#cyberbullying | #cyberbully | Cyber expert compares tech firms who are ‘monetising harm’ with ‘Big Tobacco’


Cyber-security expert Dr Mary Aiken. Photo: Steve Humphreys

Cormac McQuinn

Tech companies who are “monetising harm” will be compared with “Big Tobacco” by cyber-security expert Dr Mary Aiken when she outlines her views on how to tackle online abuse to TDs and senators today.

She is also expected to tell the Oireachtas Justice Committee that the challenge of combating problems such as cyber-bullying, harassment and ‘revenge porn’ is that “in cyberspace everything is connected”.

She will warn that a law aimed at any one of these issues alone would be “ineffective” in the absence of addressing a “more comprehensive range of online harms”.

The Justice Committee has been examining options for reforming the law so internet users are protected from online abuse and bullying.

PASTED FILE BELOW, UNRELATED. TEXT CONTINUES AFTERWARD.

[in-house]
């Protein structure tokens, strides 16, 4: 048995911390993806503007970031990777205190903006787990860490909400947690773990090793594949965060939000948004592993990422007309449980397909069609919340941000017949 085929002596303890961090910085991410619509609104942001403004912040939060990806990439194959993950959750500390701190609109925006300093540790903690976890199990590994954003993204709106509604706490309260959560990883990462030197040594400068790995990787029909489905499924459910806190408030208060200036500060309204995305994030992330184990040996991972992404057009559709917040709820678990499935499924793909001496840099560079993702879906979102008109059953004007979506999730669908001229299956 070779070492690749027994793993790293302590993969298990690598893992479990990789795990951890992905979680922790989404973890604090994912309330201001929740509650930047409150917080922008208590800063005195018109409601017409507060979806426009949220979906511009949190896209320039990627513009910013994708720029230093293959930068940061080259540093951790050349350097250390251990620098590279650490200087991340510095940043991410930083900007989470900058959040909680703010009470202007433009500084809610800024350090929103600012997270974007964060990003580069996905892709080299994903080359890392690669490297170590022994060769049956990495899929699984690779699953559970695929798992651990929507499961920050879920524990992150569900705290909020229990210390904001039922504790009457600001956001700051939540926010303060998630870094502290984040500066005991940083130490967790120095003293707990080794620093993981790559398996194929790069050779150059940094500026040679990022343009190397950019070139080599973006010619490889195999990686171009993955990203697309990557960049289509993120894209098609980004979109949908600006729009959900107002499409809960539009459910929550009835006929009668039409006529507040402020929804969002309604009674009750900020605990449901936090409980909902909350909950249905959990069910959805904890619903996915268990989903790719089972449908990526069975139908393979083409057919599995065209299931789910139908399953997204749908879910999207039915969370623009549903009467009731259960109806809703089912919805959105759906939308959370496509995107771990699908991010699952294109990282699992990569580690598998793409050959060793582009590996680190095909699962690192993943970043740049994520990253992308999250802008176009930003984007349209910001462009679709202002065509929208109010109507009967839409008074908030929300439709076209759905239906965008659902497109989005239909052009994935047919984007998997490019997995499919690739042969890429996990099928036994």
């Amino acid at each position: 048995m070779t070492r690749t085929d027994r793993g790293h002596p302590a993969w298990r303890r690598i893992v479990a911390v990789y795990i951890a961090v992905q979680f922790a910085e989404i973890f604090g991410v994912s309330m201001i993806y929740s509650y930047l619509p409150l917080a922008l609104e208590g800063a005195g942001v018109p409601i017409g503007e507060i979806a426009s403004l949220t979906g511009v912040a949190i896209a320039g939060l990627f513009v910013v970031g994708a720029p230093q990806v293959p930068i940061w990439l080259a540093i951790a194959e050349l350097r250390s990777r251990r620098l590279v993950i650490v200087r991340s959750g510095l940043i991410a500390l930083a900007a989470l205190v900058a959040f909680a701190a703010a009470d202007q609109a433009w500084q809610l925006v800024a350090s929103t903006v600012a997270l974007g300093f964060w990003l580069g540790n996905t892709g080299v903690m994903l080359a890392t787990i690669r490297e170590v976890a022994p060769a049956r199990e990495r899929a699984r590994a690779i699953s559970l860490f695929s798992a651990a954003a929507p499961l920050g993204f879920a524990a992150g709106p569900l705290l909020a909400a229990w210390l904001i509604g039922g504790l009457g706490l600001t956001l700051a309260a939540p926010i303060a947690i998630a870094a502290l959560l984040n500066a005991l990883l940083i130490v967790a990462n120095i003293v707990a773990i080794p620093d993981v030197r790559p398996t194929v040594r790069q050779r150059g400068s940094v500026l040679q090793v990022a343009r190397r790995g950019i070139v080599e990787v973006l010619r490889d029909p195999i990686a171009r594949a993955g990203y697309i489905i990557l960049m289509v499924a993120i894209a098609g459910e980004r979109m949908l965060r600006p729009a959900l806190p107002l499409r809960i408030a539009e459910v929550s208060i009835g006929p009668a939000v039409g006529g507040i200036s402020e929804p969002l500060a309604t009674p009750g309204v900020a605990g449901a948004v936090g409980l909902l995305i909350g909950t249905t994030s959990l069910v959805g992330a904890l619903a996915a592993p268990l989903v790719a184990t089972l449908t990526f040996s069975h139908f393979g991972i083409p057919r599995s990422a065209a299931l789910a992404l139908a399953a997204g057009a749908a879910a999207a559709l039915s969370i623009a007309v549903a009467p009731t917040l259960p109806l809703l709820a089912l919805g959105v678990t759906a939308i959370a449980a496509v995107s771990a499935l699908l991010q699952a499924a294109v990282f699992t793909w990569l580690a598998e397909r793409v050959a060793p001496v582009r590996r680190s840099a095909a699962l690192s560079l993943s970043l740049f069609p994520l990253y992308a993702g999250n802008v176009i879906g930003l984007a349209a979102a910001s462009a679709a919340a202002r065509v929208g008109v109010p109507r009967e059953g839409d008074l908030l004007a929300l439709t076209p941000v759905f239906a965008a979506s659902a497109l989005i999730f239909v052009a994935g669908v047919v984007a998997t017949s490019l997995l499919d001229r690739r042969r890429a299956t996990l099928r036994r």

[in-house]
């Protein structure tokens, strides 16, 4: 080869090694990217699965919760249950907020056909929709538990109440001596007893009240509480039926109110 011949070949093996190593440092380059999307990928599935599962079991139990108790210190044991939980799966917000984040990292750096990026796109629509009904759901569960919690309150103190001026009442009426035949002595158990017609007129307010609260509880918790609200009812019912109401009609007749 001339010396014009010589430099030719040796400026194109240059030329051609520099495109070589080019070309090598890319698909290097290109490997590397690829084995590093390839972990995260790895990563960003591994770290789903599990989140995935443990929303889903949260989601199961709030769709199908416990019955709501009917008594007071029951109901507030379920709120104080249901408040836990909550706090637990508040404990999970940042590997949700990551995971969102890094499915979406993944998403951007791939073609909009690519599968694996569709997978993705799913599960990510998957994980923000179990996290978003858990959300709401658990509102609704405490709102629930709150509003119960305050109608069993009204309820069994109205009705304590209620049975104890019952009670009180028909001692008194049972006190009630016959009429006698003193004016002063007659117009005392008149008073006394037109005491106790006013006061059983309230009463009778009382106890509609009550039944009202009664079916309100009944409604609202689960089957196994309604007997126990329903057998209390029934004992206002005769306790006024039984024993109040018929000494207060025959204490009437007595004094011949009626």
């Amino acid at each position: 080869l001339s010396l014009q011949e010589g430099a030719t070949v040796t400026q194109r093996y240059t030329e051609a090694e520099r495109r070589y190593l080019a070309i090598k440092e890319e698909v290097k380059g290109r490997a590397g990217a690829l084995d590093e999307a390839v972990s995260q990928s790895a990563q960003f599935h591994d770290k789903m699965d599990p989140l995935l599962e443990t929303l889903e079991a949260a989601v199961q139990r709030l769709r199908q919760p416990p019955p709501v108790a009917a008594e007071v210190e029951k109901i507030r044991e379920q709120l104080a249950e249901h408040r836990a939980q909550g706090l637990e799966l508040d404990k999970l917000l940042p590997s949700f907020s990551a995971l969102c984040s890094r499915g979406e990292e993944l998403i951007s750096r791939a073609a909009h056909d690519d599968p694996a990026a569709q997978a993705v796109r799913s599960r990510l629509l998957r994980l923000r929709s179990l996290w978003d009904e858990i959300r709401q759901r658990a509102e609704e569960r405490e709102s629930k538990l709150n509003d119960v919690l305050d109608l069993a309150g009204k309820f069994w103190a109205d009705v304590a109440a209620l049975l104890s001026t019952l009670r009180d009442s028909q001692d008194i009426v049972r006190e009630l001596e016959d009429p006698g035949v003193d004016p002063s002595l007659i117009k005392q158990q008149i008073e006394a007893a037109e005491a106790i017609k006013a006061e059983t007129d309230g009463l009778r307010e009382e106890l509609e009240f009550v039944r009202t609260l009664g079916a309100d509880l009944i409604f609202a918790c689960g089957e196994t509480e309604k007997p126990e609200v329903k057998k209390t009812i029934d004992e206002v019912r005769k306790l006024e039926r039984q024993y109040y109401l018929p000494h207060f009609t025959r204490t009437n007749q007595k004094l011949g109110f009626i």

Dr Aiken – an honorary professor at the University of East London’s Department of Law and Criminology – is to outline how many countries are developing regulations to tackle online harms.

She will argue: “Unfortunately Ireland, an important hub for technology companies, should be demonstrating cyber leadership, but has made little or no progress to date despite numerous investigations and reports.”

The Government does have plans for a digital safety commissioner, which would have powers to ensure that internet companies remove harmful material from their platforms.

In her statement to the committee, Ms Aiken will say technology has revolutionised access to knowledge but that “unfettered it has also exploited the vulnerabilities of our children”.

She says the influence of the internet and social media is not an abstract concept and it “impacts real lives”.

Ms Aiken adds: “Monetising harm by designing intelligent algorithms to promote extreme content, and harvest dollars from a child in the ‘attention economy’ is not about celebrating access; it is about exploitation.

“We have been here before. We have seen the damage that is done when commercial interests are allowed to exploit vulnerability and addiction to operate without restraint. We have seen it with Big Tobacco.”

Irish Independent


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